The latest version of openSUSE hit final code last week and is not due for official release until July 15, but The Reg is here to give you a tour of its pros and cons.
The free operating system has been somewhat maligned for its association with Novell, the Linux company that partnered with Microsoft and is now touting itself for sale, so it's perhaps unsurprising that the release comes on the heels of a new mission statement that seeks to create a bit of distance between openSUSE and Novell's commercial projects.
The project's community statement calls for the creation of an openSUSE Foundation to help foster a more open, active community of contributors.
Although Novell technically only sponsors the openSUSE project, three of the project's five board members are Novell employees, and historically openSUSE rarely strays too far from the stated goals of Novell's commercial SUSE Linux Enterprise Desktop (SLED) distribution.
Clearly, the project would like to be seen as more than a proving ground for SLED — and with Novell busy on the MeeGo netbook distribution, there seems to be little resistance to openSUSE's assertion of autonomy.
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Given that the latest openSUSE includes the Fedora-developed open Nouveau driver to improve support for Nvidia graphics cards (shipping with Fedora 13), an RPM-based package manager, and a similar commercial derivative coming from it, the openSUSE project is clearly taking some inspiration from the Fedora project.
But while the other changes — assuming they happen — could end up transforming openSUSE into something a bit more like Fedora, for the 11.3 release openSUSE still feels primarily like a typical openSUSE release. And that's both a good and a bad thing, based on the final-release code I tested.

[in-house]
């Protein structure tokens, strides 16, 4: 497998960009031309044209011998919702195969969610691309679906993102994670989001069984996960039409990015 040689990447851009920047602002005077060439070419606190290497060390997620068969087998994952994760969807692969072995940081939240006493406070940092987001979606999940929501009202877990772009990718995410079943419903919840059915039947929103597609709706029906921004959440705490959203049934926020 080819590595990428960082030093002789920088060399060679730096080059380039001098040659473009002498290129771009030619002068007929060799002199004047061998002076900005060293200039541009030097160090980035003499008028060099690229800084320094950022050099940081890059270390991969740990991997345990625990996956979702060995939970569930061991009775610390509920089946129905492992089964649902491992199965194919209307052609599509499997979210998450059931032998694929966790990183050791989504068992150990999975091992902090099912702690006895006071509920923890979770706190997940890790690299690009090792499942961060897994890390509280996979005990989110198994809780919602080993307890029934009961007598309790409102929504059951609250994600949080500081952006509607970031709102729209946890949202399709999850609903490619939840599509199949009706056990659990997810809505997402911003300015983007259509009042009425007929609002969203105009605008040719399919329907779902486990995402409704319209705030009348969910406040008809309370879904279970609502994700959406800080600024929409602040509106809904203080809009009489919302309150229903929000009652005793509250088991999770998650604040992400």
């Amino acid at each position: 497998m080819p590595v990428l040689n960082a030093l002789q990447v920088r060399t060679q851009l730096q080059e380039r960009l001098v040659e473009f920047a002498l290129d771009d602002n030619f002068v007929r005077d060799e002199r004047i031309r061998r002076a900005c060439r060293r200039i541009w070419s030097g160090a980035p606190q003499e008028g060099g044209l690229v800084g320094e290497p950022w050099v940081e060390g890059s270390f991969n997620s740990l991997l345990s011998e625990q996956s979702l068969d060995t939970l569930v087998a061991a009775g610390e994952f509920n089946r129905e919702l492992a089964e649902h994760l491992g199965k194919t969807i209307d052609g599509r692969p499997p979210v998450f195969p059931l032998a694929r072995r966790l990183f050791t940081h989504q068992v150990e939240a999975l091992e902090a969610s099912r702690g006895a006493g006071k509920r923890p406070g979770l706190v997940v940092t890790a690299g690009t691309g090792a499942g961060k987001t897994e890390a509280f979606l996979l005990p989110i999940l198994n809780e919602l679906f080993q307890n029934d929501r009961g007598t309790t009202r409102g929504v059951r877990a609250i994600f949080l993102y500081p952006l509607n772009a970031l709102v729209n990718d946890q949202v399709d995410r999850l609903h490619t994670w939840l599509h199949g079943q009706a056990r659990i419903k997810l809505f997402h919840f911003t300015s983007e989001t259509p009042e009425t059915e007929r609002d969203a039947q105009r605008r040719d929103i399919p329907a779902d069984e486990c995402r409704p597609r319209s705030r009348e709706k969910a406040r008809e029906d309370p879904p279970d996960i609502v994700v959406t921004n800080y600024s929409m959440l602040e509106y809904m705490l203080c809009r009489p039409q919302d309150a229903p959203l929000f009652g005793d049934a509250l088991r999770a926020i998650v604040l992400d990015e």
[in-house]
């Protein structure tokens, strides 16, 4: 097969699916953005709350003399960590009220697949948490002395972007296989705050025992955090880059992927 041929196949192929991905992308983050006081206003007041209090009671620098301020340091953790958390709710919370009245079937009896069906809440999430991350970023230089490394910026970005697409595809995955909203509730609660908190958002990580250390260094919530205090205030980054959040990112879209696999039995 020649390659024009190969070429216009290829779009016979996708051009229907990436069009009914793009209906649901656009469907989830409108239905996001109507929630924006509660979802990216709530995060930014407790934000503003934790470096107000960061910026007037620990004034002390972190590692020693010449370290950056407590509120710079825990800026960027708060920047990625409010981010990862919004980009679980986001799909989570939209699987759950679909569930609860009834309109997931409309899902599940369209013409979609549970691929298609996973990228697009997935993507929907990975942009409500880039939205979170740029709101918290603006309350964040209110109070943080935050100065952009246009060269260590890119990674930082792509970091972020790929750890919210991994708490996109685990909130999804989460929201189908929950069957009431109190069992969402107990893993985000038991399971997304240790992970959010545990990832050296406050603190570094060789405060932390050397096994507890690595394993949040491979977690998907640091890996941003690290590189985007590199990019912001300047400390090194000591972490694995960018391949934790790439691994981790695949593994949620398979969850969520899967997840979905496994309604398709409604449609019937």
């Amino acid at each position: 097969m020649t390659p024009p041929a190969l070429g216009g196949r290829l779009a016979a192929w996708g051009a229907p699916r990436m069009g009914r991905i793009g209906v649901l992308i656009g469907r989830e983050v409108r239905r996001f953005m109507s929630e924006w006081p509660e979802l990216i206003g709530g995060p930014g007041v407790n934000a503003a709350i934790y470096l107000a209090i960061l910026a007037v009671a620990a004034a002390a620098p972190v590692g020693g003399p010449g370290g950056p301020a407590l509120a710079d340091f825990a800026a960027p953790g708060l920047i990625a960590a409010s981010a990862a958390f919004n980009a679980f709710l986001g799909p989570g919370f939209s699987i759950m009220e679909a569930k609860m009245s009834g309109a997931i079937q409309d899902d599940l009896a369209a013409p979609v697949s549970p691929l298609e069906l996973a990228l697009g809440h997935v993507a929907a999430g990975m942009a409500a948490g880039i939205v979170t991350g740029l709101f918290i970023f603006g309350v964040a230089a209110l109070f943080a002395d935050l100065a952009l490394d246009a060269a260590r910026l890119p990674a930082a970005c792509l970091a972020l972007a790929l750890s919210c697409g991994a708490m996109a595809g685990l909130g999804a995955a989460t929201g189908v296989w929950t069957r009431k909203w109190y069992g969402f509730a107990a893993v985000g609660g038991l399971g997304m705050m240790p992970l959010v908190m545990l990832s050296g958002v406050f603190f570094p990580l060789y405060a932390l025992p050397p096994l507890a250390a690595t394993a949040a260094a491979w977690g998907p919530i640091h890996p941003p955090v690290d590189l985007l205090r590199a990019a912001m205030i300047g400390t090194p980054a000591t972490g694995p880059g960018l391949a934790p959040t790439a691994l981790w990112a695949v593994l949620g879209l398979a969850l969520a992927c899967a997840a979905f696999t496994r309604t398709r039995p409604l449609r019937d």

One way that openSUSE differs from Fedora, Ubuntu and other popular distros is its love of KDE. Last year the openSUSE developers formally announced that KDE would be the default openSUSE desktop.
However, despite the emphasis on KDE, openSUSE remains one of the most desktop-agnostic Linux distros. The 11.3 release offers the same live DVD as previous release, including the GNOME, KDE and XFCE desktops, as well as just about every package under the sun. The only difference is that the DVD now selects KDE by default during the install.
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If you haven't got the bandwidth (or time) for the 4.7GB DVD download, there are live CDs with either GNOME or KDE.
While Linux installers have improved across the board, openSUSE's live install process has been always been a step above most distros. With an option to auto-partition your system with separate partitions for root, system, and home, as well as to automatically apply any available updates before you boot into your new desktop, openSUSE 11.3 is one of the smoothest installations I've done.
Underlying openSUSE is the latest Linux kernel, 2.6.34, which was still a release candidate when I tested the second openSUSE 11.3 release canidate. Hopefully it will have reached final release stage by the time openSUSE does likewise. Among other improvements, 2.6.34 adds some basic support for more recent Radeon graphics cards.
I tested both the GNOME and KDE desktops and found that, unlike Ubuntu, where the Kubuntu distro feels a bit behind the GNOME version, in openSUSE the KDE desktop is definitely the focus.
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